Brandy-new menus, we notice when we sit! Likely the prices have increased but these now include calories next to each item. Cherry is judicious and chooses a turkey BLT but I go for the Philly Cheesesteak on a brioche roll. We forget to change our French fries to something healthy and Jill doesn’t ask. We are both secretly pleased to see fries on our plates when they arrive. Meanwhile, I’ve enjoyed coloring my T-shirt that demonstrates the Good Life.

Jill is lovely, constantly smiling, cooing with a nearby baby, and calling us “girls.” Cherry comments that in her forties, she’d find that annoying. “But now,” she laughs as we relish our forbidden chocolate with hot fudge sundaes, “I love it!” Cherry pleads to let Jill in on our mission and I relent, as we are almost ready to leave. Jill thinks it’s awesome that we are hiking to Friendly’s and says she’ll look for the website. She asks how long we’ve been at this and how many we still need to visit.

We have to look it up. We started June 2015. Two years… wow! And it looks as though Naugatuck is our twelfth Friendly’s out of the twenty-two in Connecticut. I guess we will have our work cut out for us – eating more sundaes!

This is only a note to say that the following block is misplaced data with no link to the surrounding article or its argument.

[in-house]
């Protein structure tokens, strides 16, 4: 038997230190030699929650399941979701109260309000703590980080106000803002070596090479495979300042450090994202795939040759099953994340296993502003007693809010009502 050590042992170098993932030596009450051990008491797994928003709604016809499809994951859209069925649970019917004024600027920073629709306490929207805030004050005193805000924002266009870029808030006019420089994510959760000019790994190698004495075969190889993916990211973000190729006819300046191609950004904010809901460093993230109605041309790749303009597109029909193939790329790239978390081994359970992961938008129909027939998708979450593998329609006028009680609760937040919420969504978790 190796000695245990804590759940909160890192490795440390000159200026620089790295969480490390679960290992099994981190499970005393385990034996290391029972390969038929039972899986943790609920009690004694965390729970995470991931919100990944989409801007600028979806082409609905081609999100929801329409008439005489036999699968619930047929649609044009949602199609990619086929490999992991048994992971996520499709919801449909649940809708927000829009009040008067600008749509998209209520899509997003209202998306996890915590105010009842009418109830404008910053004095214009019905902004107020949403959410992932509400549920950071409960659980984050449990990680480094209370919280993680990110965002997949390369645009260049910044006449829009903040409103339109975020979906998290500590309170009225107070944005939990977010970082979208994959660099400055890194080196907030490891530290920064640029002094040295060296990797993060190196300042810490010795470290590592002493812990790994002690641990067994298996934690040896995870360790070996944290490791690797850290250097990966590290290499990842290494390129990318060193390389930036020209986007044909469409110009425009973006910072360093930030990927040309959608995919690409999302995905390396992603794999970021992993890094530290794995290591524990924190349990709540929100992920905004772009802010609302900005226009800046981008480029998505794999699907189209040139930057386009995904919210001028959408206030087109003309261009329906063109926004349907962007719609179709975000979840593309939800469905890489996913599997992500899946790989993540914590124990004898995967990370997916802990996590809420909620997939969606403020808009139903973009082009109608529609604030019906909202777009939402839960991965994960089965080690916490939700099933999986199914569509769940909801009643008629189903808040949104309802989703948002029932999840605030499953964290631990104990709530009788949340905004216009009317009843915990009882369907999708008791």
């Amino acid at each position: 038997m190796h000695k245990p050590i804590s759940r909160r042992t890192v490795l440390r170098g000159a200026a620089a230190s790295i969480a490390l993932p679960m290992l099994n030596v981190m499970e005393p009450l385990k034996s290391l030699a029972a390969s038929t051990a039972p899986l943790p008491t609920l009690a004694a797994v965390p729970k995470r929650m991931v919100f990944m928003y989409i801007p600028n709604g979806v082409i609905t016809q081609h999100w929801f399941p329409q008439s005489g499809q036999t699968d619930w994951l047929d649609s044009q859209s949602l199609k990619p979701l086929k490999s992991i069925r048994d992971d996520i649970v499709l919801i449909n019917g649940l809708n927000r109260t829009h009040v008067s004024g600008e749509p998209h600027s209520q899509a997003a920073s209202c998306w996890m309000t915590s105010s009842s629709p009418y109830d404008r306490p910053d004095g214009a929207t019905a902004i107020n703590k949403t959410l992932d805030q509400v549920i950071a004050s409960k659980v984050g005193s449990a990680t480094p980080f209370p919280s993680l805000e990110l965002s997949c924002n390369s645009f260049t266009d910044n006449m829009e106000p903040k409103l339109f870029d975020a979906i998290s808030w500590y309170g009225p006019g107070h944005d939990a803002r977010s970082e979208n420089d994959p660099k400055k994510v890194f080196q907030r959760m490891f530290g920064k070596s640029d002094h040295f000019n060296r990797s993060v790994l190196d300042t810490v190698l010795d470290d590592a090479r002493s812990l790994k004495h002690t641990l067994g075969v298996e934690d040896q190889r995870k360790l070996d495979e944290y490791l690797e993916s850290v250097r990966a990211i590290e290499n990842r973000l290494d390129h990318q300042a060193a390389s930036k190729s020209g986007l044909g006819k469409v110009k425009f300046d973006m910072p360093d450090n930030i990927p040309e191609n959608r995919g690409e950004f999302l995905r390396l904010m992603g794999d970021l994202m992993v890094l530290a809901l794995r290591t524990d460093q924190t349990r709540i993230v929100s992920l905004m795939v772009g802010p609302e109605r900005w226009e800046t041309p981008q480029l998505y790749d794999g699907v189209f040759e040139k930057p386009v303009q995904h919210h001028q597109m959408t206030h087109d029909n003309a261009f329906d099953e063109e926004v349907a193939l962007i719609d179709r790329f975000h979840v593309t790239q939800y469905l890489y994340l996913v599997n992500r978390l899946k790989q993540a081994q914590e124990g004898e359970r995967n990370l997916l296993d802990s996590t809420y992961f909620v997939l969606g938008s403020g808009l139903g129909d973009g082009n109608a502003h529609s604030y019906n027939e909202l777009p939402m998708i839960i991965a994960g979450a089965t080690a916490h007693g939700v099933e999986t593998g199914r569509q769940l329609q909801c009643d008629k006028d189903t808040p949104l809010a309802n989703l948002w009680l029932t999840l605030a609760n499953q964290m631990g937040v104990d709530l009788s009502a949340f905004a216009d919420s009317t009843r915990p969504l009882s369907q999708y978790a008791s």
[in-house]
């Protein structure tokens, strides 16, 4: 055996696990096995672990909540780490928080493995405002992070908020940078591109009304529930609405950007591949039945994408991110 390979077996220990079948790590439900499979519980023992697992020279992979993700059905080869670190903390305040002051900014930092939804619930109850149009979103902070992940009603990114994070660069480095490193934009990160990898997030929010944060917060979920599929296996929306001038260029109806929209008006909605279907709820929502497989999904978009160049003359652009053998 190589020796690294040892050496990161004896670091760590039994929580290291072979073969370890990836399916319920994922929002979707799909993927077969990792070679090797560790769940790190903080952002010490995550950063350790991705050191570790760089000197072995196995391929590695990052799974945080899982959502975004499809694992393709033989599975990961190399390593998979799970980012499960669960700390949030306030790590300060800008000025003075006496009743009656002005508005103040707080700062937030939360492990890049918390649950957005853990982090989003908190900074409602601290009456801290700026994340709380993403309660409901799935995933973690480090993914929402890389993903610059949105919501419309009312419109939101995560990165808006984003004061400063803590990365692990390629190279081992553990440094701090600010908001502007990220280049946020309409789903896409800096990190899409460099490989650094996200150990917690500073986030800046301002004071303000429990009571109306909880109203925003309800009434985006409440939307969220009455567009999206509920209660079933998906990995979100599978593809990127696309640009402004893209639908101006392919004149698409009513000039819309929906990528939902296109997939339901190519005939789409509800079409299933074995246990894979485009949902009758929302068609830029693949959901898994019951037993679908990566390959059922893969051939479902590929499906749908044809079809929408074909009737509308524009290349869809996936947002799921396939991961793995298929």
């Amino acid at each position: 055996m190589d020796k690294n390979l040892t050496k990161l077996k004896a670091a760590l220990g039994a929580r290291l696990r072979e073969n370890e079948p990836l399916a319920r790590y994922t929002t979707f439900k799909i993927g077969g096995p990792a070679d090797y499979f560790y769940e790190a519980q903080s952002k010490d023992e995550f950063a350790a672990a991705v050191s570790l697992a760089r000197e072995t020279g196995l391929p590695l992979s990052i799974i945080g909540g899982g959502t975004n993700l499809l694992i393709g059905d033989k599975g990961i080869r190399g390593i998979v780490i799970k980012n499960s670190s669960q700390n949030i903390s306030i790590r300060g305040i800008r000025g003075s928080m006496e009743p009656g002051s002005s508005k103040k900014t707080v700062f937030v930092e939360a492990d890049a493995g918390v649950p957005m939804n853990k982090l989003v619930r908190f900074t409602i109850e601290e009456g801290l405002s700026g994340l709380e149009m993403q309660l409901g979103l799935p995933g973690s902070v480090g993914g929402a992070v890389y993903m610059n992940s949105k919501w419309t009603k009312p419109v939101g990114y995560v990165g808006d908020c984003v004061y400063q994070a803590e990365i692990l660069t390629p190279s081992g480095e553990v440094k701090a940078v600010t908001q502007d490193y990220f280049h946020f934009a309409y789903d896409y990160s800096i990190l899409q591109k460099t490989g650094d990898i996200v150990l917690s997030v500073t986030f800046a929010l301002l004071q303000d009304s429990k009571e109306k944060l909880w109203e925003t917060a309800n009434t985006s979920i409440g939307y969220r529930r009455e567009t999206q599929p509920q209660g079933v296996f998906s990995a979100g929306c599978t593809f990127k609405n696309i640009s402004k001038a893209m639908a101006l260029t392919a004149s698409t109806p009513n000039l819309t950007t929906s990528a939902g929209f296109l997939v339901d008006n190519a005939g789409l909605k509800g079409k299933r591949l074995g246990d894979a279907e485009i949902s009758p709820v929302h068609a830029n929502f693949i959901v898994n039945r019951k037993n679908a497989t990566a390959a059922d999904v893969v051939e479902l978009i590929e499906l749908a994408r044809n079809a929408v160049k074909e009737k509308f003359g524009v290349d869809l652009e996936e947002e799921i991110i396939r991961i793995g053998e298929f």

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Shining Encouragement

24 08 2015

Dancing girl with sunflower 001It is summer and I am walking up the hill through a tree-covered archway on a dirt road, as I have done regularly for the past thirty years. I pause, as usual, at the Dancing Girl, a spindly hemlock with its trunk and roots resembling a gracefully moving young woman. But today, a few feet away from her splaying roots, in the gravelly till of the roadside, I catch sight of a splash of yellow rays and I stop short. Dead in my tracks, as they say.

For years, I’ve noticed this tree, with its roots exposed and clinging to rocky outcrops. They resemble legs, its trunk a torso, and its branches the swaying arms and head of a dancing girl. For decades, I’ve hiked up this dirt road and encountered a host of oddities, including discarded condoms and bundles of the Hartford Courant, enormous dead fish, blood-red saprophytic plants, and glimpses of fisher cats and red fox. One day, I was stung under the rim of my glasses on my eyebrow by a yellow jacket. Another, I tumbled head over heels into a ravine for no reason at all. “Okay”, I’ve shouted to whatever essence was floating around me. “Enough. I will find and tell your story.“